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Sometimes I have some pretty interesting conversations with the voices in my head. No, not audible voices. I’m not that crazy yet. Just thought voices, the kind that everybody has. You know, the little bully in your head going, That was dumb. You shouldn’t have done that. You’re not worth anything. Or the mother always trying to comfort you, saying, “It’s not that big of a deal. At least you tried. It’ll be better next time." Or the ridiculously horny 12 year old girl who won’t shut up about the guy sitting next to you in church when you’re trying to think about Jesus, dammit. Whatever it is for you, we all have those parts of ourselves that don’t quite feel like US. A visitor from the subconscious peeping up to say hello, or maybe a volcano that’s been buried for too long and is ready to burst out and wreak havoc on the life you’ve so painstakingly been building. My therapist taught me about a technique called externalization—you give those voices a name, visualize an appearance for them, and suddenly you see that you can talk back to them, that they don’t have to control your life. I’ve been working on it but it’s been a rough ride. Some of the voices have gotten louder. I’ll be reliving a painful memory, and the bully will come out, shooting his poison darts: No one will ever love you. You’ll never be good enough. You’re broken. It’s as if the emotions roiling around in my heart have decided to package themselves up neatly into words to send to my brain, in simple language so that it can understand. In some ways it’s a relief, hearing those thoughts in actual words, instead of struggling with a vague feeling that something’s not quite right. I know what I’m feeling now, and I know what I’ve been believing. Putting the thoughts into words relieves some of the pain.
But anyway, the voices aren’t always bad. Sometimes they even make me laugh, when they get to piddling back and forth while I’m not watching too closely. Today I went rock climbing with a group of people from church. I have social anxiety and am a little bit scared of heights and learning new things in general, so it was scary in a lot of ways. But I had gone rock climbing once before and loved it—the strategy of placing your hands and feet in just the right way, the tremble in my arms and legs when I thought I couldn’t go one step farther but did, the thrill of letting go and falling slowly to the floor when everything in me was begging me to hang on to that wall for dear life. And I’m trying to socialize more. So I sucked it up and went.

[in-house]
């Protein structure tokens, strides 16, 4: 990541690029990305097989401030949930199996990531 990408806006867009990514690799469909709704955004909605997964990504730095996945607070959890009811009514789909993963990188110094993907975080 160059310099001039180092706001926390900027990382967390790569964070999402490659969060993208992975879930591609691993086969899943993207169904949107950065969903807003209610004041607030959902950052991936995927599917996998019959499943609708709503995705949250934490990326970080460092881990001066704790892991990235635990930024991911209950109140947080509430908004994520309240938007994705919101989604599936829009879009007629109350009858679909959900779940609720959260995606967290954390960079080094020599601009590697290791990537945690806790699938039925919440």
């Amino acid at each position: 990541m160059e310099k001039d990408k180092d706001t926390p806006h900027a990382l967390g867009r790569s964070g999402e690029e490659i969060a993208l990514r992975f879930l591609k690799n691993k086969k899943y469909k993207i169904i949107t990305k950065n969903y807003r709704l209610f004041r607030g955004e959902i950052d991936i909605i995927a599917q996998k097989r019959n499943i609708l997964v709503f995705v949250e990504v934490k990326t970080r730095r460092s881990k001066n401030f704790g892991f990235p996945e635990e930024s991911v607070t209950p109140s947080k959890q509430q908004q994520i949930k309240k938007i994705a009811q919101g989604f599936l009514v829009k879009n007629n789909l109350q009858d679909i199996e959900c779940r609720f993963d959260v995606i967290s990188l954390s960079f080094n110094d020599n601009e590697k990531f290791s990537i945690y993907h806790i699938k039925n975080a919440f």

It really wasn’t too bad. I’ve been working on cognitive behavioral therapy in counseling too—catching automatic negative thoughts and replacing them with more realistic and helpful ones. Since I’ve started doing this I’ve been amazed at the number of automatic thoughts that I have. That person’s watching me. They think I’m being awkward. Oh, I shouldn’t have said that, it was rude. I’ve also been amazed at how easy it can be to let the thoughts go, once I realize how unnecessary and damaging they are. Yoga and meditation have helped me a lot with that. Sometimes I don’t even have to replace the thought, just acknowledge it for the silly little beast it is and then shift my attention to the task at hand. It’s a beautiful release.
Anyways, I was using this technique the whole time I was at the climbing gym, catching thoughts and letting go of tension. It was like a kind of game I played in my head, a secret adventure going on inside as I continued to operate in the real world. And what better setting to practice in? I mean, can you think of a better metaphor? Pushing past your comfort zone, trusting the process, realizing that you are capable of so much more than you thought. Falling, getting scraped, and finding with a shock of giddy relief that it wasn’t so bad after all. And finding that balance between rest, reflection and effort that is so important to learning any skill.